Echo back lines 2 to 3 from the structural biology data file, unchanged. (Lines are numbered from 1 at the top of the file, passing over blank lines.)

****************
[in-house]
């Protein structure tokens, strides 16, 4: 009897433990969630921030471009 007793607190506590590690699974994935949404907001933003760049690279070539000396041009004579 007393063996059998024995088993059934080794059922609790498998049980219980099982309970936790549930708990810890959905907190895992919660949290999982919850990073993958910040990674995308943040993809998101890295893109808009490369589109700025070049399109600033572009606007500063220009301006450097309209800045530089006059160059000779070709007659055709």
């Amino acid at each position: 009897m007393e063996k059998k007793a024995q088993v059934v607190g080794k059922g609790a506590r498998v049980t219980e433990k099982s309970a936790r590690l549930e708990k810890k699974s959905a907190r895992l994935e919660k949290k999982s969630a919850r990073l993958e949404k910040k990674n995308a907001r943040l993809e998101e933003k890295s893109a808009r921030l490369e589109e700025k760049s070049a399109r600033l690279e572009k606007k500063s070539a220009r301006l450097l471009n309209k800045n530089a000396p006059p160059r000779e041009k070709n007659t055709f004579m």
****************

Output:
């Protein structure tokens, strides 16, 4: 009897433990969630921030471009 007793607190506590590690699974994935949404907001933003760049690279070539000396041009004579 007393063996059998024995088993059934080794059922609790498998049980219980099982309970936790549930708990810890959905907190895992919660949290999982919850990073993958910040990674995308943040993809998101890295893109808009490369589109700025070049399109600033572009606007500063220009301006450097309209800045530089006059160059000779070709007659055709």
């Amino acid at each position: 009897m007393e063996k059998k007793a024995q088993v059934v607190g080794k059922g609790a506590r498998v049980t219980e433990k099982s309970a936790r590690l549930e708990k810890k699974s959905a907190r895992l994935e919660k949290k999982s969630a919850r990073l993958e949404k910040k990674n995308a907001r943040l993809e998101e933003k890295s893109a808009r921030l490369e589109e700025k760049s070049a399109r600033l690279e572009k606007k500063s070539a220009r301006l450097l471009n309209k800045n530089a000396p006059p160059r000779e041009k070709n007659t055709f004579m």